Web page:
We had a cat that loved to fetch. We would throw that ball over and over to please her. Interestingly, however, if we threw the green ball, she would not fetch it. And if we threw the yellow ball, she would ignore it. Only when we threw the red ball would she grab it and race it back to us!
Because of their intelligence, they are easily trained. Usually telling them “NO!” will stop them from repeating the action. A good way to train them off the kitchen counter. They actually learn words and commands and follow directions. When I walk into a room with a queen that has kittens secluded in one part of the room, and I say very exuberantly, “Tubby, where are your babies? I’d like to see your babies!” She immediately takes me to them. I praise her and tell her how beautiful they are.
I bred an F1 hybrid queen once to get some wild looking F2 kittens. So many breeders told me, “Do not go near her birthing area or she may get so upset she will kill the kittens.” And so, as eager as I was to see the new kittens, I stayed away and did not bother her for 3 days. On the fourth day after the kittens were born, she kept coming to me, meowing. It didn’t take me long to realize she wanted me to see her kittens. I let her lead me to her birthing area and exclaimed gleefully, “Katie! There are your babies, your beautiful babies! She literally pranced around yipping. I felt so privileged and was touched so incredibly that Katie trusted me with her kittens.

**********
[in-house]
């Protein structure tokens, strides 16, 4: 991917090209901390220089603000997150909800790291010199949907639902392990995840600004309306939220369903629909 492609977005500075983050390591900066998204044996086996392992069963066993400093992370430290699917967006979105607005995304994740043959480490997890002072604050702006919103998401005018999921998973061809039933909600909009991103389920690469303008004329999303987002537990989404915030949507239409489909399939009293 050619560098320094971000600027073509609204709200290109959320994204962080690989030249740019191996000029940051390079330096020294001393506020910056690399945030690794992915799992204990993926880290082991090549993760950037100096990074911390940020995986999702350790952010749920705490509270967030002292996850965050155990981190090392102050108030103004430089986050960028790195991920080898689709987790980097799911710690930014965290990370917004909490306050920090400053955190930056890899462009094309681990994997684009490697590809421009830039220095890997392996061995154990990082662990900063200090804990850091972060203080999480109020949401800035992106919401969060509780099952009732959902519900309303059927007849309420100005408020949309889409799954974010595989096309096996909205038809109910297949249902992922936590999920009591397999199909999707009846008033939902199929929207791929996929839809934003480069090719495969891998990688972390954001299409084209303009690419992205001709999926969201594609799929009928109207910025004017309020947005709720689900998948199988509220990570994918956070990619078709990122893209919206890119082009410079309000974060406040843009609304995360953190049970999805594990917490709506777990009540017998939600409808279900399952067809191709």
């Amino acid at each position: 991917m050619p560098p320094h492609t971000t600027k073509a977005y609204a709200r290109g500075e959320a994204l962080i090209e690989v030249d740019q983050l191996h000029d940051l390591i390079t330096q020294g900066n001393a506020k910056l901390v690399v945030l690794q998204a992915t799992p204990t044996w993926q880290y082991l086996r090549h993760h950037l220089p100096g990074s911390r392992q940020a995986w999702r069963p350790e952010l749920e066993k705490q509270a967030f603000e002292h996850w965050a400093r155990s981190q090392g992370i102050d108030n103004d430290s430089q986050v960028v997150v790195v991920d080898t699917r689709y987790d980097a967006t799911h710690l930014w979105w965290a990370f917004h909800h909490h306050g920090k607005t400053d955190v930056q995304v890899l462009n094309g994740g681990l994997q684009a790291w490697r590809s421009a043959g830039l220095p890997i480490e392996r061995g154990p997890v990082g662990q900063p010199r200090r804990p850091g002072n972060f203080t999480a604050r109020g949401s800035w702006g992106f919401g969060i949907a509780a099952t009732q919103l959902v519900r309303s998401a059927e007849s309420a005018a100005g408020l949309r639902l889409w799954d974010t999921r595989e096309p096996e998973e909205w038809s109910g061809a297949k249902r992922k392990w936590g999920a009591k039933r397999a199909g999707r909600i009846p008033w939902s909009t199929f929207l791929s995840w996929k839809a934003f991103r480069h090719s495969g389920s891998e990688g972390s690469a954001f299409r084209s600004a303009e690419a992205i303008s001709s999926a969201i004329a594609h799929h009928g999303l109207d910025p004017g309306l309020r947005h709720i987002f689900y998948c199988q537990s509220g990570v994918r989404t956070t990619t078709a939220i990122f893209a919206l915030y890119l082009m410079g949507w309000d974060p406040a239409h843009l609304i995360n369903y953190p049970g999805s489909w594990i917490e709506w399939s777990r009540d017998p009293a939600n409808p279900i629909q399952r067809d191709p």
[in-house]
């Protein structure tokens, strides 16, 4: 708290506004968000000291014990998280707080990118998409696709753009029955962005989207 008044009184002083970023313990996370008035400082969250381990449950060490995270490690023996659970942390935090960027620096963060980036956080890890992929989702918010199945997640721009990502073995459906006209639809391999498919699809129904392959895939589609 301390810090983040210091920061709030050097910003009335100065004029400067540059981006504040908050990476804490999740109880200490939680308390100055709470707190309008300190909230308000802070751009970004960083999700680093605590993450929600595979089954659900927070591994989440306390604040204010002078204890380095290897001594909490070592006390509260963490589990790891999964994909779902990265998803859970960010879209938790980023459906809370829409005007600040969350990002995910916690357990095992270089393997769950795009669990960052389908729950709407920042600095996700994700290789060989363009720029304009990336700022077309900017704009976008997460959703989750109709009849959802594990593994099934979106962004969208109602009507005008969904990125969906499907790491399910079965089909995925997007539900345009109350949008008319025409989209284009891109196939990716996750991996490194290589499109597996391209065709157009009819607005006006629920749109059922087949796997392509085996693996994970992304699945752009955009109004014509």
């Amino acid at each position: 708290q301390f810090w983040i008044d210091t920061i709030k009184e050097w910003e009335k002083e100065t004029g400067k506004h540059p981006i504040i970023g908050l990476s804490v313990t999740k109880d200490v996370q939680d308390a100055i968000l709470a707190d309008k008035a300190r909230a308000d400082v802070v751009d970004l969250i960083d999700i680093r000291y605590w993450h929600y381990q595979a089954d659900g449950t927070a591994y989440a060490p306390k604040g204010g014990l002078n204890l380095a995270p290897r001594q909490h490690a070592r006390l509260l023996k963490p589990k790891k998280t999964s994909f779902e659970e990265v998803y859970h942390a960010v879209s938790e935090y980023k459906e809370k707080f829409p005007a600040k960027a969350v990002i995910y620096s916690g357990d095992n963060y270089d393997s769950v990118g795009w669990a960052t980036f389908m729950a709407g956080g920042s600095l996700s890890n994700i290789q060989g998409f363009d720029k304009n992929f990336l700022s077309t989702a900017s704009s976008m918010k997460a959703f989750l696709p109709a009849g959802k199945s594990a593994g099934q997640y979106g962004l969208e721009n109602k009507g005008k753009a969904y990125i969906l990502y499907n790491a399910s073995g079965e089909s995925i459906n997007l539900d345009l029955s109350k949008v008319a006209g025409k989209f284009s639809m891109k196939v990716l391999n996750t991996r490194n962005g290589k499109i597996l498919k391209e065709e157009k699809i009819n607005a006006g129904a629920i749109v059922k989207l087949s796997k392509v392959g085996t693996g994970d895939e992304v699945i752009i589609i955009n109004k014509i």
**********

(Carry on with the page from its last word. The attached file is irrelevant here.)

What else can you tell me about Bengal cats?
Bengals are known for their fabulous coats. The fur is thick and luxurious and feels soft and silky. Bengals can have two different patterns in their fur; spotted or marbled. Spotted pattern speaks for itself, however, Bengals are the only domestic cat that can also have “rosettes” for spots like leopards, jaguars, and ocelots. Rosettes are spots that are lighter color on the inside trimmed with a darker version of the color around the outside. Some Bengals have “glitter,” where areas of the coat sparkles in the sunlight. It is very beautiful. The Bengal coat is easy to care for. Usually the cat will take care of all it’s own grooming needs, however, it may be irresistible to brush them a bit for fun.